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Feb 25, 2008

ReVideoView - The Nines

There's a really good chance you haven't heard of The Nines, much less seen it. In a few weeks of release in fall of 2007, it grossed less than $100,000. And though it is yet another "puzzle piece movie" (along the lines of Donnie Darko/Southland Tales and even writer/director John August's Go), the bigger mystery is why it went so unseen?

Starring Ryan Reynolds, Hope Davis and Go vet Melissa McCarthy, The Nines opened on just two screens in late August last year, but averaged $14k+ on each - a more than respectable debut for any art-house flick, much less one with as slight a budget as this. Considering that it features two high profile actors in Reynolds and Davis (each high profile in their own way, granted), one must wonder why it expanded to just three additional screens the following weekend?

But that's enough questions - time for some answers.

The film is split into three parts, with the three actors each playing a different-yet-related role in each part, for a total of...wait for it...nine characters. In the first, Reynolds is Gary, a David Caruso-like actor starring in a TV crime series. When we first meet him, he's just gone through a crisis of sorts, and we're catching him as he's about to break down, complemented by an awesome, "House of the Rising Sun"-like cover of Kim Wilde's "You Keep Me Hanging On," performed by The Ferris Wheel. In time, he will undergo house arrest, where he meets a mysterious neighbor (Davis) and is tended to by a publicist (McCarthy). Gary soon discovers that it may not be just his world that's falling apart, but something...more. To expand would be to ruin the fun.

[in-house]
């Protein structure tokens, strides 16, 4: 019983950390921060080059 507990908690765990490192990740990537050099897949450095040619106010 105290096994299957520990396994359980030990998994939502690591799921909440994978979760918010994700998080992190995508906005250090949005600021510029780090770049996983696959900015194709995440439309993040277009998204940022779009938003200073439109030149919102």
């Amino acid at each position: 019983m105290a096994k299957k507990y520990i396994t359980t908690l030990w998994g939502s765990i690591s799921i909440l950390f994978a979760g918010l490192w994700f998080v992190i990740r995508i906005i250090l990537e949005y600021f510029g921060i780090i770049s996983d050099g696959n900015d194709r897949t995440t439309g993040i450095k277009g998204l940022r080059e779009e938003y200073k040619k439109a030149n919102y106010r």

In part two, Reynolds is now Gavin, an up and coming screenwriter who has just cast his friend (McCarthy, now playing herself, more or less) in his TV pilot, while he has been cast himself as the lead in a reality show about the making of his show (still with me?). Davis plays the VP of Development overseeing Gavin's pilot. For this segment, we learn from the DVD extras that Gavin is the fictional embodiment of August, who is friends with McCarthy in real life (a great short film that the two made some years back is also included on the DVD), and the drama they face in The Nines is parallel to what they went through when August was a TV writer himself.

For the third and final segment, we have Gabriel, loving father to Noelle and husband to Mary. After a day spent hiking, the three return to their car only to find that the battery is dead. With no cell phone service available in their remote location, Gabriel takes it upon himself to travel to higher ground to seek a better signal. Along the way, he encounters Sierra (Davis), who may or may not be able to assist him in his quest to find his way home.

The three narratives are each separate entities, but overlap and share pieces of their plots and characters. What starts as confusing to Gary and the viewer soon becomes clear, with hints to the mystery sprinkled throughout.